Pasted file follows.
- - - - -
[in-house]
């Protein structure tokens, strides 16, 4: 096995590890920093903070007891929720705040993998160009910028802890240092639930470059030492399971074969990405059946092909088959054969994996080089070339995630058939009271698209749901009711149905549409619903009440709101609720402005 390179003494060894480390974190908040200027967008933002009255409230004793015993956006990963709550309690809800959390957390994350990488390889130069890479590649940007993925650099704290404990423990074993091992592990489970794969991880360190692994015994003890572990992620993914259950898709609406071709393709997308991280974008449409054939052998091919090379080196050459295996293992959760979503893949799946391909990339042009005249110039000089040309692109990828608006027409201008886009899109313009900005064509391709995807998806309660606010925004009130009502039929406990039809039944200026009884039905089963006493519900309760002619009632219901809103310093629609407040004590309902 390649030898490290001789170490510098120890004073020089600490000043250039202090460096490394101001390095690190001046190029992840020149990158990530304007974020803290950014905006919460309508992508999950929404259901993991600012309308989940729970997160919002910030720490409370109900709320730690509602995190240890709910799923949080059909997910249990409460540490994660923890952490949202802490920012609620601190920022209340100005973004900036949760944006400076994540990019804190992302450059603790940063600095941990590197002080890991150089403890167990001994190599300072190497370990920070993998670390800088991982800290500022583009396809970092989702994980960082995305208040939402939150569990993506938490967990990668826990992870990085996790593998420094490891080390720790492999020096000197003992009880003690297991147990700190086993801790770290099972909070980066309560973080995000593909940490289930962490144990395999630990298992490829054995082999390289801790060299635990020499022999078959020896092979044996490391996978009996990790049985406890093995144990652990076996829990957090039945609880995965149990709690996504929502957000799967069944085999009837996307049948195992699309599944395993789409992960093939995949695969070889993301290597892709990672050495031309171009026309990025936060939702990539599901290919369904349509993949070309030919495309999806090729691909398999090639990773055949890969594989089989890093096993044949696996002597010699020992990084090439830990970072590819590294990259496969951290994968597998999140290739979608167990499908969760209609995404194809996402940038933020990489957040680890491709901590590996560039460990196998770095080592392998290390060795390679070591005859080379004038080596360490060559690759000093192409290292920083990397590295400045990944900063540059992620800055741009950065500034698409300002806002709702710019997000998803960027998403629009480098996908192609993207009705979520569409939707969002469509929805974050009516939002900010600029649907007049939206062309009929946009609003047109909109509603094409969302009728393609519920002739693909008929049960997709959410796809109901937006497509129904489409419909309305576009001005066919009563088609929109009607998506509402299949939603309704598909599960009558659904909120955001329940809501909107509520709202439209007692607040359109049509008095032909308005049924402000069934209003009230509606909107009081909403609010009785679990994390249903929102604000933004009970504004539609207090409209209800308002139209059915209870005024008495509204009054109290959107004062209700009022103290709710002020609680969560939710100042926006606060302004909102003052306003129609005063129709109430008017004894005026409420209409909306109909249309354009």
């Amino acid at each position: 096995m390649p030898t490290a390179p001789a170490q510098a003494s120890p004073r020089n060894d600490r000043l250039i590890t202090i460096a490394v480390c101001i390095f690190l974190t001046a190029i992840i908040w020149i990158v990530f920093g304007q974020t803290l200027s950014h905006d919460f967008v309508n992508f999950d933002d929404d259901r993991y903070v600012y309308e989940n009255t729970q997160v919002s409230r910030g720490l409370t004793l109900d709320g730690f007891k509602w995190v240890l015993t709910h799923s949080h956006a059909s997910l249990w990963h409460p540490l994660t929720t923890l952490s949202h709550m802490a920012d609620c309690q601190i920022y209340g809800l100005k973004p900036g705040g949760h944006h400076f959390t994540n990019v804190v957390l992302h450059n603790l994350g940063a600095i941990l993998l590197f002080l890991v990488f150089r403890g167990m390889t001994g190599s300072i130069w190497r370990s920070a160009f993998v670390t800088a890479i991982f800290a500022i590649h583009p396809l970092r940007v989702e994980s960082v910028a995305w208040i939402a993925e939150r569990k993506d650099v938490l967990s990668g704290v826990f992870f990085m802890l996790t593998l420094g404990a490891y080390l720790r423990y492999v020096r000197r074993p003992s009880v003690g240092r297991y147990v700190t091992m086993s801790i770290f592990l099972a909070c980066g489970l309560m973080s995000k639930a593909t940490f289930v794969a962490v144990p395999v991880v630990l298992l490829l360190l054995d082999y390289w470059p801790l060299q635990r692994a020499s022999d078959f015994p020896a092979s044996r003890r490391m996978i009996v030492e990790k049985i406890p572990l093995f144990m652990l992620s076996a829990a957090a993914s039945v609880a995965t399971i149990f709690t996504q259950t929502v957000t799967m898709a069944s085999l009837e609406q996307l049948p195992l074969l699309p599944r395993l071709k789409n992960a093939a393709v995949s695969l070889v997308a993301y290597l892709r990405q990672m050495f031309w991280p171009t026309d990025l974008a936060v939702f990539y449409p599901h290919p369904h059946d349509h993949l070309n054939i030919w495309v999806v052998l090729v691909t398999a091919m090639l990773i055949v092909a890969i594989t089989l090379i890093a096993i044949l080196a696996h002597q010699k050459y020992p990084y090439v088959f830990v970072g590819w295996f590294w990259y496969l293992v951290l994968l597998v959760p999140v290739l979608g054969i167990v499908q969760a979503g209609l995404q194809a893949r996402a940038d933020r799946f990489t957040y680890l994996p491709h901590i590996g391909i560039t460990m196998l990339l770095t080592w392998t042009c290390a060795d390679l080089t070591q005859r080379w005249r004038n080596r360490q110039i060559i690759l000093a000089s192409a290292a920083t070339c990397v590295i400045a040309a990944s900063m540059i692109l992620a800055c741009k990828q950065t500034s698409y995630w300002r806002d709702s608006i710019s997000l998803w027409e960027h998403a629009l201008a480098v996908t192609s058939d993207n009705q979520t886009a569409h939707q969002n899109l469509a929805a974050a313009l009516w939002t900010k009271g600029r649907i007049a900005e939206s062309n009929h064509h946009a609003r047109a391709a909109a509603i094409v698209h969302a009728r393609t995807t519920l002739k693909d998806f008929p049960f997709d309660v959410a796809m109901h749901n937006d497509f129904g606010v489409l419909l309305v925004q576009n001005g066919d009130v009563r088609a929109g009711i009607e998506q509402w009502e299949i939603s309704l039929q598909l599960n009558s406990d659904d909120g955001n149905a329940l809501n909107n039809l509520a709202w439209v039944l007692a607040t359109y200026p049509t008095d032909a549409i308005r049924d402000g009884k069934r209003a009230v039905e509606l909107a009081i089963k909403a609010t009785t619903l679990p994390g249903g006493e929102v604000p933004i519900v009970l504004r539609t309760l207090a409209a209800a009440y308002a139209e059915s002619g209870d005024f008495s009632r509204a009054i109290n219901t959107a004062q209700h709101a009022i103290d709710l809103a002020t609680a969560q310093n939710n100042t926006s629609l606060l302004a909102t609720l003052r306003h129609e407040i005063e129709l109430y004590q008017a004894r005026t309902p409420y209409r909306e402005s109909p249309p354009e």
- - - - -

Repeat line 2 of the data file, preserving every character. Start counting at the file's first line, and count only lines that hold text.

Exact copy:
């Protein structure tokens, strides 16, 4: 096995590890920093903070007891929720705040993998160009910028802890240092639930470059030492399971074969990405059946092909088959054969994996080089070339995630058939009271698209749901009711149905549409619903009440709101609720402005 390179003494060894480390974190908040200027967008933002009255409230004793015993956006990963709550309690809800959390957390994350990488390889130069890479590649940007993925650099704290404990423990074993091992592990489970794969991880360190692994015994003890572990992620993914259950898709609406071709393709997308991280974008449409054939052998091919090379080196050459295996293992959760979503893949799946391909990339042009005249110039000089040309692109990828608006027409201008886009899109313009900005064509391709995807998806309660606010925004009130009502039929406990039809039944200026009884039905089963006493519900309760002619009632219901809103310093629609407040004590309902 390649030898490290001789170490510098120890004073020089600490000043250039202090460096490394101001390095690190001046190029992840020149990158990530304007974020803290950014905006919460309508992508999950929404259901993991600012309308989940729970997160919002910030720490409370109900709320730690509602995190240890709910799923949080059909997910249990409460540490994660923890952490949202802490920012609620601190920022209340100005973004900036949760944006400076994540990019804190992302450059603790940063600095941990590197002080890991150089403890167990001994190599300072190497370990920070993998670390800088991982800290500022583009396809970092989702994980960082995305208040939402939150569990993506938490967990990668826990992870990085996790593998420094490891080390720790492999020096000197003992009880003690297991147990700190086993801790770290099972909070980066309560973080995000593909940490289930962490144990395999630990298992490829054995082999390289801790060299635990020499022999078959020896092979044996490391996978009996990790049985406890093995144990652990076996829990957090039945609880995965149990709690996504929502957000799967069944085999009837996307049948195992699309599944395993789409992960093939995949695969070889993301290597892709990672050495031309171009026309990025936060939702990539599901290919369904349509993949070309030919495309999806090729691909398999090639990773055949890969594989089989890093096993044949696996002597010699020992990084090439830990970072590819590294990259496969951290994968597998999140290739979608167990499908969760209609995404194809996402940038933020990489957040680890491709901590590996560039460990196998770095080592392998290390060795390679070591005859080379004038080596360490060559690759000093192409290292920083990397590295400045990944900063540059992620800055741009950065500034698409300002806002709702710019997000998803960027998403629009480098996908192609993207009705979520569409939707969002469509929805974050009516939002900010600029649907007049939206062309009929946009609003047109909109509603094409969302009728393609519920002739693909008929049960997709959410796809109901937006497509129904489409419909309305576009001005066919009563088609929109009607998506509402299949939603309704598909599960009558659904909120955001329940809501909107509520709202439209007692607040359109049509008095032909308005049924402000069934209003009230509606909107009081909403609010009785679990994390249903929102604000933004009970504004539609207090409209209800308002139209059915209870005024008495509204009054109290959107004062209700009022103290709710002020609680969560939710100042926006606060302004909102003052306003129609005063129709109430008017004894005026409420209409909306109909249309354009």